Corpus Christi: The Body of Christ Coming Together

By Jerri Menges   •   September 2, 2005

Hundreds came forward each night, moved by the message of God’s love and forgiveness. “Do you have a problem?” Franklin asked. “Is there sin in your life? Talk to God about it. He’ll forgive you. He loves you. He gave His Son for you; that’s how much He loves you.”

By all accounts, many problems have come ashore in this sleepy city on the Coastal Bend of South Texas, whose name in Latin means “Body of Christ.” Gang activity and the numbers of teenage pregnancies and strip clubs have soared while church attendance continues to dwindle.

In the past decade, the population has shifted from predominantly white to Hispanic, adding a language barrier to the city’s list of challenges. More than 500 churches are scattered about Corpus Christi, but most of its 280,000 people can be found elsewhere on Sunday mornings.

“Every denomination is seeing a decline in attendance,” says Cliff Atnip, who chaired the Executive Committee that organized the Festival. “That says to me that we’re not meeting people’s needs. Many people declare themselves Catholic or Baptist or Methodist, but they’re not truly dedicated to worshiping God.”

In their quest for a spiritual awakening, 170 churches came together across denominational lines to make the Festival happen. Church members signed up for the Christian Life and Witness Classes in preparation for counseling. A prayer committee gathered weekly to pray for the city and declared the stadium holy ground.

“We’ve been a dry and thirsty land down here for so long,” said Debbie Lundquist, who chaired the Festival prayer committee. “But we’ve got the water to remind us that our ship’s coming in,” she said, looking out at the rippling blue waters of the bay.

Youth groups spent their summer going door to door in the Texas sun to distribute banners and invitations.

“This is really important,” said Kyle Lindsey, 16, of Travis Baptist Church. “There are a lot of people out there who need to come to Christ. I saw one of Billy Graham’s Crusades on television once, and I saw all those people coming to Christ. I wanted to be part of that, so I prayed about it, and God led me to participate.”

Helen Wilbanks, a pastor’s wife for many years, wrote skits, made bulletin boards and created a countdown poster for Brighton Park Baptist Church.

“I’d been praying for a spiritual awakening here in our area,” Wilbanks said. “So when I learned that Franklin Graham was coming, it was unbelievable. We were at the end of our rope. I have heard and read stories where, in times like these, people would pray and the righteousness of God would prevail, and evil was subdued. I am praying for that to happen here.”

As the community prepared for the Festival, a spirit of unity emerged. Christians became bolder in sharing their faith. Pastors of different denominations began to talk more about how to reach the lost and how to keep the spiritual momentum beyond the Festival.

“Hearts are beginning to change,” said prayer committee member Ruth Reyes, noting that people are more willing to walk by faith and that Christians are more interested in bringing people together to worship Christ, rather than inviting people exclusively to their church. “When you think of God, that He has all the power, you’re not as greedy, because you realize He has everything.”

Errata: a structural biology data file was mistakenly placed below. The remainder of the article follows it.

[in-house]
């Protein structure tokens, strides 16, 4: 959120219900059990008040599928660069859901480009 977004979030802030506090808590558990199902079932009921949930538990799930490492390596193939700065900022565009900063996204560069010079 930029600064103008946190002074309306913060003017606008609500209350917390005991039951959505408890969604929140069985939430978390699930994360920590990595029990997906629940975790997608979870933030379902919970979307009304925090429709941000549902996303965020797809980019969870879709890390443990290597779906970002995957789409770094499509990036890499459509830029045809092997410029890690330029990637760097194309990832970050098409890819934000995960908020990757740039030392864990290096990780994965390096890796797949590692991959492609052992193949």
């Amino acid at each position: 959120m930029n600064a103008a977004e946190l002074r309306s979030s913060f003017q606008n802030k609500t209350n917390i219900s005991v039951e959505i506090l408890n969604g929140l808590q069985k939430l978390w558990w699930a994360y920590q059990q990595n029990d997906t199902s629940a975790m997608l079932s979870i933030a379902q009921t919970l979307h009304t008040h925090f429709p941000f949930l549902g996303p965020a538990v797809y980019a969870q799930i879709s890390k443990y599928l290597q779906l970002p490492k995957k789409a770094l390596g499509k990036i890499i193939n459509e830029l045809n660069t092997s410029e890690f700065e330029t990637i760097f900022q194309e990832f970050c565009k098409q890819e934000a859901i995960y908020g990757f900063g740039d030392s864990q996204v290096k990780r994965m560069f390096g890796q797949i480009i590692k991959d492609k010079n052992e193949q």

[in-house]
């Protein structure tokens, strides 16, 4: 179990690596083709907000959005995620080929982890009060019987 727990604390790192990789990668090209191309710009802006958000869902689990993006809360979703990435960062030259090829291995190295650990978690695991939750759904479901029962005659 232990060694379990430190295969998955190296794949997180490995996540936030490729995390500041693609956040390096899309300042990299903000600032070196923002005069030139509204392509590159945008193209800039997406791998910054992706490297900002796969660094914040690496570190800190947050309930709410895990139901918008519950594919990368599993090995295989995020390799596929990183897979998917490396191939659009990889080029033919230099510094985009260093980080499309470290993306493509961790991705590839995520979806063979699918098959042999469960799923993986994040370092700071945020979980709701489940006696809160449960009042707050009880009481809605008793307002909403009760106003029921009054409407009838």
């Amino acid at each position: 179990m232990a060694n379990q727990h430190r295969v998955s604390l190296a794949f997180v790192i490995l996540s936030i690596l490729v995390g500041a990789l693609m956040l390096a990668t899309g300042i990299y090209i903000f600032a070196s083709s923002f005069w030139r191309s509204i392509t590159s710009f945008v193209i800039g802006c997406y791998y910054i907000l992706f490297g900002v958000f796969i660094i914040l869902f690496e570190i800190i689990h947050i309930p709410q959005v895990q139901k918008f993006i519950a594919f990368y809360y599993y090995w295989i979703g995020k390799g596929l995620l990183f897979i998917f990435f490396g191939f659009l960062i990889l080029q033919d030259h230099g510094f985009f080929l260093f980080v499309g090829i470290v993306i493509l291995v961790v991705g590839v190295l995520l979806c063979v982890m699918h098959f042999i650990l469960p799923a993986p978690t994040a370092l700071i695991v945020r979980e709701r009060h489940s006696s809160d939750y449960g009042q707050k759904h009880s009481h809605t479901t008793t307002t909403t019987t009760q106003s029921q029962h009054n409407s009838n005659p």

The Festival represents an outpouring of God’s love to the Hispanic community, said Nelda Martinez, a member of the Executive Committee.

“We are an emerging ethnic group, and we take a lot of pride in our culture,” she said. “I appreciate the Graham Festival for coming down to south Texas to embrace our rich culture. It is time we … understand that bringing people to Christ is a lot bigger than our respective theologies.”

By the first night of the Festival, the community of Corpus Christi had risen to the call of its name. “This coming together of churches has presented a beautiful picture of the way the Body of Christ is supposed to function,” said Steve Coronado, pastor of Solid Rock Baptist Church, which had more than 200 members volunteer for the Festival. “Everybody has worked together, with no one church being less than the other.”

At each service, the thousands of people in the stadium and two overflow areas stood to their feet, clapped their hands and swayed to the music as the Tommy Coomes Band, Salvador, The Katinas, Dennis Agajanian, Michael W. Smith and a thousand-member local choir sung about the amazing gift of God’s love. By the end of the Festival, 2,556 people had made their way to the front of the stadium to inquire about a relationship with God. Of those, 1,855 made first-time commitments to Christ.

The Festival was the largest evangelistic event in the history of Corpus Christi, according to local church leaders, and it set a one-day attendance record for the stadium, which opened in November 2004.

Atnip could hardly take it in. From the platform that first night, he could see that every chair in the stadium was filled. When hundreds of people got up out of their seats and came forward, his heart beat with joy and his eyes started to mist.

“I had to take my glasses off,” he said after the service. “These people’s lives are changed forever. I hope that those who came forward will go on and become leaders in their churches and communities. I have always had a fear of standing in front of God and having some of my friends say, ‘Why didn’t you tell me, Cliff?’ Tonight we told them.”

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